keywords = "ADNA, Collagen, FTIR, Radiocarbon, Raman spectroscopy, Stable isotope",
author = "William Pestle and Fakhra Ahmad and Vesper, {Benjamin J.} and Cordell, {Geoffrey A.} and Colvard, {Michael D.}",
year = "2014",
month = "2",
doi = "10.1016/j.jas.2013.11.014",
language = "English (US)",
volume = "42",
pages = "381--389",
journal = "Journal of Archaeological Science",
issn = "0305-4403",
publisher = "Academic Press Inc.",
number = "1",

}

TY - JOUR

T1 - Ancient bone collagen assessment by hand-held vibrational spectroscopy

AU - Pestle, William

AU - Ahmad, Fakhra

AU - Vesper, Benjamin J.

AU - Cordell, Geoffrey A.

AU - Colvard, Michael D.

PY - 2014/2

Y1 - 2014/2

N2 - Radiometric, isotopic, proteomic, and genetic studies of bone collagen are mainstays of archaeometric analysis. All four techniques are destructive and require substantial laboratory, temporal, and financial commitments. Because such analyses are predicated on the presence of a sufficient quantity of unaltered proteins (i.e. collagen), the development and validation of tools for the rapid, non-destructive, in situ analysis of collagen content could yield measurable benefits. In the present work, the results of a preliminary, proof-of-concept study on the utility of four hand-held vibrational spectroscopic instruments, one Fourier-Transform Infrared (FTIR) spectrometer and three Raman spectrometers (two with an excitation wavelength of 785nm, and one with an excitation wavelength of 1030nm), for analyzing the collagen content of archaeological bones are described. While the FTIR and 785nm Raman devices showed little or no ability to discriminate between well- and poorly-preserved bone, the application of hand-held 1030nm Raman spectroscopy appears to be well-suited for such a task. The ability to detect a measurable and characteristic spectroscopic peak associated with the δCH2 scissoring of Type I collagen in high-yielding, raw bone samples opens the door to the utilization of this technology in field research environments.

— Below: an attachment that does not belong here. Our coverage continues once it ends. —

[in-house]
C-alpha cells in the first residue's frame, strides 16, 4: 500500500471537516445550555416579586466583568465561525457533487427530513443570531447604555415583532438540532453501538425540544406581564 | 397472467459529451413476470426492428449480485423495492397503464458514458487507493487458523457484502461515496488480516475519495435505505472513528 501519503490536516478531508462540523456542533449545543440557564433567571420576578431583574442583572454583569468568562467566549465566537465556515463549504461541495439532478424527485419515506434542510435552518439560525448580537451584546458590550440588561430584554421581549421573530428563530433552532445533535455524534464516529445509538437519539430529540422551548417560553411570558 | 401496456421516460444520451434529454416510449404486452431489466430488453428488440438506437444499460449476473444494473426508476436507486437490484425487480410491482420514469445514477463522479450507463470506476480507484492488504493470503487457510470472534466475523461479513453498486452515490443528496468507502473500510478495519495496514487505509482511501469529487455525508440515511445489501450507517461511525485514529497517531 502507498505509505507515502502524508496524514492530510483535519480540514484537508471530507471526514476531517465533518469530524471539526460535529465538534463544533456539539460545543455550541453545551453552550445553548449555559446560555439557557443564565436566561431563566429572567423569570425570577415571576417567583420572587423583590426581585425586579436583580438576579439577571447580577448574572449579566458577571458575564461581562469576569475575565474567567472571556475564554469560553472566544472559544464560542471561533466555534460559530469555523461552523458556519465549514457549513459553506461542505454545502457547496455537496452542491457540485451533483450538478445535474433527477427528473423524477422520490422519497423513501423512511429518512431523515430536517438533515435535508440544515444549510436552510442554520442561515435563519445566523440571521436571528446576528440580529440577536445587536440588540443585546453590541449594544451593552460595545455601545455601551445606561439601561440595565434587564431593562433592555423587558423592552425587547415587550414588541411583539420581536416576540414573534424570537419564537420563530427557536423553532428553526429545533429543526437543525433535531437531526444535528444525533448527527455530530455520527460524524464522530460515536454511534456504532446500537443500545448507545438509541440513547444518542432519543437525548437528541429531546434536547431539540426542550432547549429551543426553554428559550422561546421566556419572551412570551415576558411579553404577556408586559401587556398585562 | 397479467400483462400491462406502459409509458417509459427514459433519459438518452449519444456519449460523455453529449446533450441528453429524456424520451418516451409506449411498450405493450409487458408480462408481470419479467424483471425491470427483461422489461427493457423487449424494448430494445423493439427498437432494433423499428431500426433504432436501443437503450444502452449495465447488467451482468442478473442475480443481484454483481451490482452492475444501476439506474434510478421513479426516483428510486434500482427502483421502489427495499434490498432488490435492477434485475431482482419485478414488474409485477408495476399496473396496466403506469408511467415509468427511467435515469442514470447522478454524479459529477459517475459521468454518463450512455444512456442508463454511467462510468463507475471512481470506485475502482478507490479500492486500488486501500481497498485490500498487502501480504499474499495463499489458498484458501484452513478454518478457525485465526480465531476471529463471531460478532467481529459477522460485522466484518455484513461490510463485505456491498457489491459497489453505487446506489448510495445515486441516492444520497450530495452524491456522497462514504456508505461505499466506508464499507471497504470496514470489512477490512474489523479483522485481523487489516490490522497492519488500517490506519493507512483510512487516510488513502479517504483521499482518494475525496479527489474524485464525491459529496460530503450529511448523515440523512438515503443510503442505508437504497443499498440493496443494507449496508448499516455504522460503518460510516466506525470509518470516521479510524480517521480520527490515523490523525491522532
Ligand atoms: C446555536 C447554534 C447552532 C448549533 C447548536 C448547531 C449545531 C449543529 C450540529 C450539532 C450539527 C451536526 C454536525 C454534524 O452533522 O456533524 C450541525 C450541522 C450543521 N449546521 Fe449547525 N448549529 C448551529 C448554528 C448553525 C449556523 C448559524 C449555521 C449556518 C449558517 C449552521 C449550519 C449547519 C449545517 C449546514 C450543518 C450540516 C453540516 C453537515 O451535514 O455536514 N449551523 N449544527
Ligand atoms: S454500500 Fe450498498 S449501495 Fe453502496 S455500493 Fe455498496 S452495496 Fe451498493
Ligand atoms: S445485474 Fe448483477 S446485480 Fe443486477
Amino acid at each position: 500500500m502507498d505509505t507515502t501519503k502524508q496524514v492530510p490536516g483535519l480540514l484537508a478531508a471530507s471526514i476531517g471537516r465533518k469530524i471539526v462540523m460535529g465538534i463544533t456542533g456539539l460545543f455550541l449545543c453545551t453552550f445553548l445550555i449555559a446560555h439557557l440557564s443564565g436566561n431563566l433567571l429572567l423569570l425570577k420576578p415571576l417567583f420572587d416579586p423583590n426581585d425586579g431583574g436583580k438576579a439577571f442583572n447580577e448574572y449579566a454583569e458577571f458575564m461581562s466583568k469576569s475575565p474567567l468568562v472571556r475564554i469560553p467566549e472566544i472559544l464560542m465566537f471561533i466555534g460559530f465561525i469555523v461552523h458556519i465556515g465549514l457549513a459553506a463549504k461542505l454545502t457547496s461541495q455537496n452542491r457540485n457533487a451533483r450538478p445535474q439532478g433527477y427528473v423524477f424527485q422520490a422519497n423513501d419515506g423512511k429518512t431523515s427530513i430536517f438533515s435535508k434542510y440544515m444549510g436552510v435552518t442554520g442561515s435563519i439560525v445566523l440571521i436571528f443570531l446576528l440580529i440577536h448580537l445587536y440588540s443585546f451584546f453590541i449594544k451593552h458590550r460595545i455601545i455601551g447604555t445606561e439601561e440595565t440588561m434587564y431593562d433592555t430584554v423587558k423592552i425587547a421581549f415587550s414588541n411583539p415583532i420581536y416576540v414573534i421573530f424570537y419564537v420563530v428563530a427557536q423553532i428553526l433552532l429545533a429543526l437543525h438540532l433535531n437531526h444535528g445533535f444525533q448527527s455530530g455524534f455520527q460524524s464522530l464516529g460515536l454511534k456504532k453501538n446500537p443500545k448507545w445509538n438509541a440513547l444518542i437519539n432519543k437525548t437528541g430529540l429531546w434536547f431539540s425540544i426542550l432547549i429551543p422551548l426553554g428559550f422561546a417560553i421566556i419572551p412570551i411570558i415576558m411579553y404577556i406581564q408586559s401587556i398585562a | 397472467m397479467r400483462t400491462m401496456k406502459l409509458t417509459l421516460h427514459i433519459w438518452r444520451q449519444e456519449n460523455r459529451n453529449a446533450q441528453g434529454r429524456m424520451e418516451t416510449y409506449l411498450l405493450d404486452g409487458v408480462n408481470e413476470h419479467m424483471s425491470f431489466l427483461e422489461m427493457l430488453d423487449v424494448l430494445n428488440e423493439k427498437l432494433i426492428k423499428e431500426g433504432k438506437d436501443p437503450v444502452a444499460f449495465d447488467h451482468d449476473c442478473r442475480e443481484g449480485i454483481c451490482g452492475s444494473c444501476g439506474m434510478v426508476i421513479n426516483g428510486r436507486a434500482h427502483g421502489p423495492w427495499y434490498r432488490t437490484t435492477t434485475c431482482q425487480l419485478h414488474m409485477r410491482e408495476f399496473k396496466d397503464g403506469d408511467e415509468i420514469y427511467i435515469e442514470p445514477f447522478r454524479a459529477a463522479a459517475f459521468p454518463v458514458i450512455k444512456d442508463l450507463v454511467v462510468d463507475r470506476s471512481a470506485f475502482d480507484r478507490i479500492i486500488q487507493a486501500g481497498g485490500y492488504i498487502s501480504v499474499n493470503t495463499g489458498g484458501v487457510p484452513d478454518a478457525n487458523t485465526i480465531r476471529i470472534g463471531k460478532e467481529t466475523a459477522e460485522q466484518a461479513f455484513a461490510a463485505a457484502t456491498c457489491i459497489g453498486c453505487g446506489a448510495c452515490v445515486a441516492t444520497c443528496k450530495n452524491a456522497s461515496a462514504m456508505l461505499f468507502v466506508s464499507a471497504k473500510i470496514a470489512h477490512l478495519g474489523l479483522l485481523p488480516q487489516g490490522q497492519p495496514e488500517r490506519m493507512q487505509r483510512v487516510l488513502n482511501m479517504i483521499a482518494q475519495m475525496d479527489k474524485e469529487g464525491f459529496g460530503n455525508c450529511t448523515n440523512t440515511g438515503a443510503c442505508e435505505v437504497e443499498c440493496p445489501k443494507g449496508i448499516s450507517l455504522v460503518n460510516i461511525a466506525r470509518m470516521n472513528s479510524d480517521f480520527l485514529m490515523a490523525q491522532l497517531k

AB - Radiometric, isotopic, proteomic, and genetic studies of bone collagen are mainstays of archaeometric analysis. All four techniques are destructive and require substantial laboratory, temporal, and financial commitments. Because such analyses are predicated on the presence of a sufficient quantity of unaltered proteins (i.e. collagen), the development and validation of tools for the rapid, non-destructive, in situ analysis of collagen content could yield measurable benefits. In the present work, the results of a preliminary, proof-of-concept study on the utility of four hand-held vibrational spectroscopic instruments, one Fourier-Transform Infrared (FTIR) spectrometer and three Raman spectrometers (two with an excitation wavelength of 785nm, and one with an excitation wavelength of 1030nm), for analyzing the collagen content of archaeological bones are described. While the FTIR and 785nm Raman devices showed little or no ability to discriminate between well- and poorly-preserved bone, the application of hand-held 1030nm Raman spectroscopy appears to be well-suited for such a task. The ability to detect a measurable and characteristic spectroscopic peak associated with the δCH2 scissoring of Type I collagen in high-yielding, raw bone samples opens the door to the utilization of this technology in field research environments.

KW - ADNA

KW - Collagen

KW - FTIR

KW - Radiocarbon

KW - Raman spectroscopy

KW - Stable isotope

UR - http://www.scopus.com/inward/record.url?scp=84890391320&partnerID=8YFLogxK

UR - http://www.scopus.com/inward/citedby.url?scp=84890391320&partnerID=8YFLogxK

U2 - 10.1016/j.jas.2013.11.014

DO - 10.1016/j.jas.2013.11.014

M3 - Article

AN - SCOPUS:84890391320

VL - 42

SP - 381

EP - 389

JO - Journal of Archaeological Science

JF - Journal of Archaeological Science

SN - 0305-4403

IS - 1

ER -